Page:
• Cutting anything is unpredictable. Where will it fall, will it move and deflect the machete in a dangerous position, will the machete twist in the cut changing direction (common with cutting bamboo), will it fall releasing something else more dangerous, is what I’m cutting under tension and liable to move unexpectedly? These are some of the many questions you need to ask yourself constantly while you work.
  • Fatigue is a huge safety issue! Know your limits. Take breaks, bring water, wear a hat, use your Personal Protective Equipment, Don’t work alone but always keep a safe distance, bring a first aid kit, research deep laceration first aid.
  • Tell someone where you will be working and what time to expect you back. Bring a mobile phone or use CB Radios.
  • Inspect and maintain your equipment. Some areas to maintain include : Look at the handle for signs of failure every time you use it. Keep the blade rust free and clean so you can inspect for critical flaws in the steel. Inspect the sheath for signs of stress cracking. Check for loss of retention at the tip when stowed. Look for failure and cut marks around the Retention Strap if installed. Look for failure around all load points on the sheath. Discontinue use until these are rectified.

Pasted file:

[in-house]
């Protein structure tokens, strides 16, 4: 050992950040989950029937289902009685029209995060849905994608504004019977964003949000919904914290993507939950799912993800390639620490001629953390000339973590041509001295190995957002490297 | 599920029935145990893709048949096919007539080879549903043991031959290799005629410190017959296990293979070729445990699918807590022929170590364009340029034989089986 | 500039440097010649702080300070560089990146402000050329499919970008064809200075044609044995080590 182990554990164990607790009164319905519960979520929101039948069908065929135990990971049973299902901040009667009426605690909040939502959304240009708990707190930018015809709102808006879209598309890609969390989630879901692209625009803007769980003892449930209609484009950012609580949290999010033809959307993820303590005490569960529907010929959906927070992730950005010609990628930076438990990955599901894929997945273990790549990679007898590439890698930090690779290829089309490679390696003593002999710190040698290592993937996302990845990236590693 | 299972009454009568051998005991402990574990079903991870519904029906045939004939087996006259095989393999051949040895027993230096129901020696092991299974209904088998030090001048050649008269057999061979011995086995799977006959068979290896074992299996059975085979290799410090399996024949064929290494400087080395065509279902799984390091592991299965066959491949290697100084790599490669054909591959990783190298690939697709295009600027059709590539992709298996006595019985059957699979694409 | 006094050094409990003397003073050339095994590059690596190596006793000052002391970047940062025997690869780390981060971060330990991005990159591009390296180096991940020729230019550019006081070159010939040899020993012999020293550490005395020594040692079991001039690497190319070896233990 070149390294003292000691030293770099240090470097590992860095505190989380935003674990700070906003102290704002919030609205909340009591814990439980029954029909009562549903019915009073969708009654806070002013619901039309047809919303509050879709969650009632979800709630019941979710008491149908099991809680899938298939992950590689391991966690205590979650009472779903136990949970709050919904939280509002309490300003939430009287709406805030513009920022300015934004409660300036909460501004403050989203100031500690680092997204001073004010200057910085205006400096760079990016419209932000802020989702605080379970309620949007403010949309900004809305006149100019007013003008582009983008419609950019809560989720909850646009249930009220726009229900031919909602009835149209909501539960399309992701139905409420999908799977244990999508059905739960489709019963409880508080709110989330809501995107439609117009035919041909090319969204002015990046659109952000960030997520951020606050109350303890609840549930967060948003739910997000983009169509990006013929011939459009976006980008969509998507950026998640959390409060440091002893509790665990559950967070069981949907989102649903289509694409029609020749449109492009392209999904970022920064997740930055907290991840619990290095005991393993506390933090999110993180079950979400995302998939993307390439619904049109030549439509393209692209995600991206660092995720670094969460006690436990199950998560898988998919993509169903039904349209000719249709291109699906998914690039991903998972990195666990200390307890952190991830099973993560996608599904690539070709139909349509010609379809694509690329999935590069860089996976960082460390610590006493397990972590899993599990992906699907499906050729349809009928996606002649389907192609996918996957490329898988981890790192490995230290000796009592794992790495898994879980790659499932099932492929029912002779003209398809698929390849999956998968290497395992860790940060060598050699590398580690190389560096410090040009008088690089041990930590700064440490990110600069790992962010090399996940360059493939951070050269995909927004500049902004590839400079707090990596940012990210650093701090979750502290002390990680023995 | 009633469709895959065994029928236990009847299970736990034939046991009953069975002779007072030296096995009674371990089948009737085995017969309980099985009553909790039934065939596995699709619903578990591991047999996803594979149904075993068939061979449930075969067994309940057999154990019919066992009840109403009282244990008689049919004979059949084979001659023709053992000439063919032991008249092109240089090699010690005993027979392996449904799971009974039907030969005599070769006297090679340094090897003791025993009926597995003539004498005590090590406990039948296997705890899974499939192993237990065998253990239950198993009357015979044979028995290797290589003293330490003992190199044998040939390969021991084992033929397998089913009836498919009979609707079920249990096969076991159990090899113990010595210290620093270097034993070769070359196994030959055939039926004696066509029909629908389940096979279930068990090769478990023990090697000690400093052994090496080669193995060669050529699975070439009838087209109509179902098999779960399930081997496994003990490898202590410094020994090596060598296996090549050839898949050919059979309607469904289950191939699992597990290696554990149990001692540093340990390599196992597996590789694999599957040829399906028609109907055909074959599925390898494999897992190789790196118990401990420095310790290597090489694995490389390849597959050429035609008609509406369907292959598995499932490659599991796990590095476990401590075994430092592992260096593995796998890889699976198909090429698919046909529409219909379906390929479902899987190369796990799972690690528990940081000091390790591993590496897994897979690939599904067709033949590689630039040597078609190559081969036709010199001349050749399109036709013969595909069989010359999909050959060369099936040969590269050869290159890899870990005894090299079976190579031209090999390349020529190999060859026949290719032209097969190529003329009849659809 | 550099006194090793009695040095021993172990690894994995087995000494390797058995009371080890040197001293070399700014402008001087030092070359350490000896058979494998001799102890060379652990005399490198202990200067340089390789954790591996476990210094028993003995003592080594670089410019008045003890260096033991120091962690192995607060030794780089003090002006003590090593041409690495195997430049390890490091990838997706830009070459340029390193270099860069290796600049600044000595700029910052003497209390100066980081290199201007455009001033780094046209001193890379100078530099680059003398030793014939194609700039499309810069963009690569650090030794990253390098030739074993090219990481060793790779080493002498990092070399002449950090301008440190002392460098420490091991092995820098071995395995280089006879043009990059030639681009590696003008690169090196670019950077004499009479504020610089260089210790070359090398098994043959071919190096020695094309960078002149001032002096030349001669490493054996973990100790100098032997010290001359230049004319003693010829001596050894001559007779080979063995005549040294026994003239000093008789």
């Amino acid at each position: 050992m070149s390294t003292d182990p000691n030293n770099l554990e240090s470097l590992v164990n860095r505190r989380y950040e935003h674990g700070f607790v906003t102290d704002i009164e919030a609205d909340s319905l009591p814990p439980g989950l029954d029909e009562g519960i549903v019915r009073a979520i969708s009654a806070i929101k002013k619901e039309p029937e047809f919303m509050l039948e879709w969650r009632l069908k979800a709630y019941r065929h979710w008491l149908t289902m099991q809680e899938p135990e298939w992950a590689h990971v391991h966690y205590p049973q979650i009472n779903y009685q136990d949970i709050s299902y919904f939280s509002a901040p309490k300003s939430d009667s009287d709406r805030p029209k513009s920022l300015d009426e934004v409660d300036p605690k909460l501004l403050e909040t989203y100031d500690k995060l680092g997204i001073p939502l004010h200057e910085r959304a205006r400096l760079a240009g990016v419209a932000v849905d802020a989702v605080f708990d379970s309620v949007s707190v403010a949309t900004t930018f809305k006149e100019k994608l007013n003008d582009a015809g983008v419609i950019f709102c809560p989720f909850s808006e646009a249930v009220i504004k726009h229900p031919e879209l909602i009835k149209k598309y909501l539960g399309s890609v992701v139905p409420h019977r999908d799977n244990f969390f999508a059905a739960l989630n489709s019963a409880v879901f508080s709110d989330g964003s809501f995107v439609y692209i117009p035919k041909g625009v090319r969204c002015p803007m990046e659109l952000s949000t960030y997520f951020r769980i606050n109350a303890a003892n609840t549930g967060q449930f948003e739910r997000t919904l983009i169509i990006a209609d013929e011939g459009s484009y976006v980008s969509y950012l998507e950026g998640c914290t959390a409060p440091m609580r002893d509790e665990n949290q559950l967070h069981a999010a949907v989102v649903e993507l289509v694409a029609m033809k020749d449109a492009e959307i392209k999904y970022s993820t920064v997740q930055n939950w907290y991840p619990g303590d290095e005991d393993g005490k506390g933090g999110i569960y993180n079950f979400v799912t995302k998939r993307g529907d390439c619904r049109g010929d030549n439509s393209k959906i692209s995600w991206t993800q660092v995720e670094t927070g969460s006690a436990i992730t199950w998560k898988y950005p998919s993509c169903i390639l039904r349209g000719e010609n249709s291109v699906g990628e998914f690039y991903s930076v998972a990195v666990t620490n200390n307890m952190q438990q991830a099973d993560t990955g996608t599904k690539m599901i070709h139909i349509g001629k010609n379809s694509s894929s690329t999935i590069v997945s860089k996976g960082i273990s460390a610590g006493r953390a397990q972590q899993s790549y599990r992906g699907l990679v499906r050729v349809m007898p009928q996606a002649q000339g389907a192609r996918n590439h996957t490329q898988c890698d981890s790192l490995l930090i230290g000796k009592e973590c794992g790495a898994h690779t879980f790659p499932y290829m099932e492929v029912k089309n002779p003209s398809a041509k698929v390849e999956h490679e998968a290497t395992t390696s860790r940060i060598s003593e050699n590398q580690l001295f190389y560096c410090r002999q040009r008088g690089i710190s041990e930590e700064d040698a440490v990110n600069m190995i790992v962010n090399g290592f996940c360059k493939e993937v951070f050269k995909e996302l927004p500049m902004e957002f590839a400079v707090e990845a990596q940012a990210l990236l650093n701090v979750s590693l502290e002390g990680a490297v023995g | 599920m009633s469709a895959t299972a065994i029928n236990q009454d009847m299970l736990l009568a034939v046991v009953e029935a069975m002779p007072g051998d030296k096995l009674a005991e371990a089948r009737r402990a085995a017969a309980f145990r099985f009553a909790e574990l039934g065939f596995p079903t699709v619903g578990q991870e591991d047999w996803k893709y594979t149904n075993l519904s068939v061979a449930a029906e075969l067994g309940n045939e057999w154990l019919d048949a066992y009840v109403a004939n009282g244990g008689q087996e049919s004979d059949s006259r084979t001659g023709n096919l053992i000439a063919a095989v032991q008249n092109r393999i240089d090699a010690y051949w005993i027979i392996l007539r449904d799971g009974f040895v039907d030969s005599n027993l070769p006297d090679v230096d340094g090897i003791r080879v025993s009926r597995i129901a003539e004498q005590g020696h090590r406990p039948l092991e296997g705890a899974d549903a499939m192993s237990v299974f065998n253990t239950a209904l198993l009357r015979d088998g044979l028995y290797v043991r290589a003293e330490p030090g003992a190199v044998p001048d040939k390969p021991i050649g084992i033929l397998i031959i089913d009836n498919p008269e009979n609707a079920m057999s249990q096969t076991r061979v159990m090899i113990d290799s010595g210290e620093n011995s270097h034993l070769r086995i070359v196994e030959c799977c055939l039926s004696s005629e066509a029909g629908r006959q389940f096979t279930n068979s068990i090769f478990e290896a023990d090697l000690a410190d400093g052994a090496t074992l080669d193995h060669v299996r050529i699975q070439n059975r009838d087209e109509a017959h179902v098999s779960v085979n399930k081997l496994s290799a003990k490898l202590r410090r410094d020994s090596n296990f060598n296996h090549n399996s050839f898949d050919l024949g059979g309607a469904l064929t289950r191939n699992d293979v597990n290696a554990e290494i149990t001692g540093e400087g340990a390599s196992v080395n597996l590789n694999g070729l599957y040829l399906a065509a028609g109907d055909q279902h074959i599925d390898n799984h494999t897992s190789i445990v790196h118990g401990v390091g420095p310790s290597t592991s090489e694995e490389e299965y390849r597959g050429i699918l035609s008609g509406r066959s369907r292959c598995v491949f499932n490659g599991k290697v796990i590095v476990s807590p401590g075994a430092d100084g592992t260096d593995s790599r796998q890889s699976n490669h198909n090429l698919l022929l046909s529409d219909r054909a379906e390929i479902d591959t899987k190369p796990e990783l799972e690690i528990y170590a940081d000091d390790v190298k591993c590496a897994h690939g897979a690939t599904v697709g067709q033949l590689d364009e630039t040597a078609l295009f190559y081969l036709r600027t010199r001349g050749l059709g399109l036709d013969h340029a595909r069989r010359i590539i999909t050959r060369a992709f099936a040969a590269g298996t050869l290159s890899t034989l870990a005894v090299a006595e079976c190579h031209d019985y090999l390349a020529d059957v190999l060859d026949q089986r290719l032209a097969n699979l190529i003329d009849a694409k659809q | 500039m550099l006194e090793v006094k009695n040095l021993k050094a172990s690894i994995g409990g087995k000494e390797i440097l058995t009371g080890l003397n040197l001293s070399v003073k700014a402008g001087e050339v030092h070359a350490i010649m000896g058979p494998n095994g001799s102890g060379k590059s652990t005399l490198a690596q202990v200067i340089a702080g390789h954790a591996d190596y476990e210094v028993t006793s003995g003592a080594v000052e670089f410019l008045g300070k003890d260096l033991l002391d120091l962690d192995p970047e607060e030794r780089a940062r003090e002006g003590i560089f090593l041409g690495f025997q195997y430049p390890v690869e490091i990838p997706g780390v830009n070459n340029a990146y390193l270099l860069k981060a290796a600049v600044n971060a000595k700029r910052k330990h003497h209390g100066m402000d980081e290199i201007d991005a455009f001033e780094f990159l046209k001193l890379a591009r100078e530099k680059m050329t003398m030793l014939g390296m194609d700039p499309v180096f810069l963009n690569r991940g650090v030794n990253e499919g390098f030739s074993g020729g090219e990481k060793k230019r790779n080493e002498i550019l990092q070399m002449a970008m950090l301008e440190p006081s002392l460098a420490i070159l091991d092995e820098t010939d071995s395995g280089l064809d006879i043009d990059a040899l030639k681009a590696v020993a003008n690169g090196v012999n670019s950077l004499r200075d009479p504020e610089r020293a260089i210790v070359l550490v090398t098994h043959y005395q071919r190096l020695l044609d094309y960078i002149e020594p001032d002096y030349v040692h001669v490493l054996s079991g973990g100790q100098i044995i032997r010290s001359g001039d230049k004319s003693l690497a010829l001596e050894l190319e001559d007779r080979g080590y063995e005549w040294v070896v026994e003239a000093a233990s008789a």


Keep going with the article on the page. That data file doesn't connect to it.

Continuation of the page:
• NEVER rely on the sheath to retain the machete safely! Gravity, the swing in the belt loop and the friction built in to the tip of the sheath only AID in retaining the machete in a safe position and it does a good job of that. The sheath is primarily designed for constant use along fence lines where you are drawing and stowing the machete all day in a controlled manner. If you are traversing a trip hazard prone area, moving quickly or climbing over or through obstacles it is best to remove the sheathed machete and carry it in a safe manner or put it down in a safe place. If you trip while carrying the sheathed machete, drop it safely to the side and away from you and any other walkers.
  • Never invert the sheathed machete even with a Retention Strap! It’s not designed to be safe in that position.
  • Never rely on the Retention Strap! They can get caught on obstacles and release. Always check the state of your equipment regularly, especially when traversing through rough terrain and obstacles.
  • While sharpening and performing maintenance on your machete, you should be showing the same level of caution as when you are using it.
  • Some plants are toxic to us. Some can even sting badly.
  • If your in the wilderness, expect to see wild life Snakes, spiders, ticks, midges, mosquitoes etc…  Most snake bite stories I have come across generally started out with a shovel, stick or bush knife. Be cautious and enjoy them from a distance. Machetes are not weapons! they are agricultural tools.

 

This is by no means the end to your own research or a comprehensive guide on safe machete use. These are just some pointers to get you started on your research.

Remember, Safety is always 100% your responsibility! You are 100% responsible for all outcomes due to the way you use or misuse a machete!


Category: Safety Related Frequently Asked Questions